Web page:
Fair Division in Political Redistricting


Xiao Wang

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Redistricting is the process of dividing states into congressional districts of equal population according to the decennial census. How the boundaries of districts are drawn will largely affect how many districts can be won by a party. The Constitution gives state legislatures the discretion to draw those boundaries. Thus a party in control of the legislature will likely bring about a voting outcome favorable to them by manipulating those boundaries. However, the redistricting law does not say anything explicitly about how the represented district should be determined geographically. The purpose of this paper is to bring about a fairer redistricting plan by quantifying the fair division of districts by using Computer Science and Mathematics. Instead of visually estimating the compactness of a congressional district, this paper describes new algorithms for computing the size of the largest inscribed circle and the smallest circumscribed circle and uses the ratio of those two as a measure of compactness. In addition, this paper defines a method for determining a compactness threshold for a qualified congressional district in a state by calculating the average compactness among all possible districts generated by census tracts in the state. Finally this paper introduces a novel protocol for creating a fair electoral map.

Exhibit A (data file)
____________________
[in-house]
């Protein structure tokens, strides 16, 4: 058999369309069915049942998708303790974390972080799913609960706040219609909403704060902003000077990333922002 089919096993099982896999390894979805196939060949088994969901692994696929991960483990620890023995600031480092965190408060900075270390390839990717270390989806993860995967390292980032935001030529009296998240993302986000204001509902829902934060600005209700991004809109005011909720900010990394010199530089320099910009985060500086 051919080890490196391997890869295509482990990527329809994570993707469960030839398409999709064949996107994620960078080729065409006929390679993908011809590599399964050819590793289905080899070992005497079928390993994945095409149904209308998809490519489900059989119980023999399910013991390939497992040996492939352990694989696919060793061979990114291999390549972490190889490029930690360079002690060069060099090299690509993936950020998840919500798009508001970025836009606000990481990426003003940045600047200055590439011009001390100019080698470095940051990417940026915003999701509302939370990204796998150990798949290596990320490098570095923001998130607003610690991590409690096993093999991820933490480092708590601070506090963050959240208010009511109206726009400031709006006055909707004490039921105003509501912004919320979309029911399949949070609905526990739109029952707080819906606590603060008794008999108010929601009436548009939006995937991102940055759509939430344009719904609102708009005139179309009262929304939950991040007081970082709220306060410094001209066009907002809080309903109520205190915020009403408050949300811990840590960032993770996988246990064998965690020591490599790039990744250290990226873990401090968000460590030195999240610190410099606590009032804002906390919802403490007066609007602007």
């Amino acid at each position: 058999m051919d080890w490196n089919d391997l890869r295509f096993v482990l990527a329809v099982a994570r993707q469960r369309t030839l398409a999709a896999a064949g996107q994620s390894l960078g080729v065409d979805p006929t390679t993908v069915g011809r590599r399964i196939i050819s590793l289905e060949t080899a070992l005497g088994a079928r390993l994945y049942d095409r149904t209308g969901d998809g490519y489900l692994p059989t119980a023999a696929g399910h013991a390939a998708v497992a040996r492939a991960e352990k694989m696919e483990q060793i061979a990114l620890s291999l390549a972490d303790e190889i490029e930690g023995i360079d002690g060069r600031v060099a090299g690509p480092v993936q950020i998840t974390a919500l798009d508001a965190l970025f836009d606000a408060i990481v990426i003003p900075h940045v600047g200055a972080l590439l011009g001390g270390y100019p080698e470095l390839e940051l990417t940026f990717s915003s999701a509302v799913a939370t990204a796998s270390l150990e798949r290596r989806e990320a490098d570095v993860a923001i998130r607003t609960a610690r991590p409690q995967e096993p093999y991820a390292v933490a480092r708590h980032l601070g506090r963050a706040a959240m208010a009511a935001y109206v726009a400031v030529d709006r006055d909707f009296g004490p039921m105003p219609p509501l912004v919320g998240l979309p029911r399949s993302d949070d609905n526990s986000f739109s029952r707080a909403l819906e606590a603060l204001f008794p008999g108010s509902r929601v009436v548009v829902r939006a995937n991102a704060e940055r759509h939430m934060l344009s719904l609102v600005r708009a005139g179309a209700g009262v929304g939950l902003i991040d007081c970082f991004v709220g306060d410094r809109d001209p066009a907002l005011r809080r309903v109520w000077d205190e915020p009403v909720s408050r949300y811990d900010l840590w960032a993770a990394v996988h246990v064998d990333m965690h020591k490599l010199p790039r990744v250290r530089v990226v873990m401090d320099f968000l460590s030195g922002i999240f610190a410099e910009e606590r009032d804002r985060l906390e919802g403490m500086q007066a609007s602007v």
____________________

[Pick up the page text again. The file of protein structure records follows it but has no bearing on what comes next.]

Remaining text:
Advisors: Gary Brown, Lynn Ziegler

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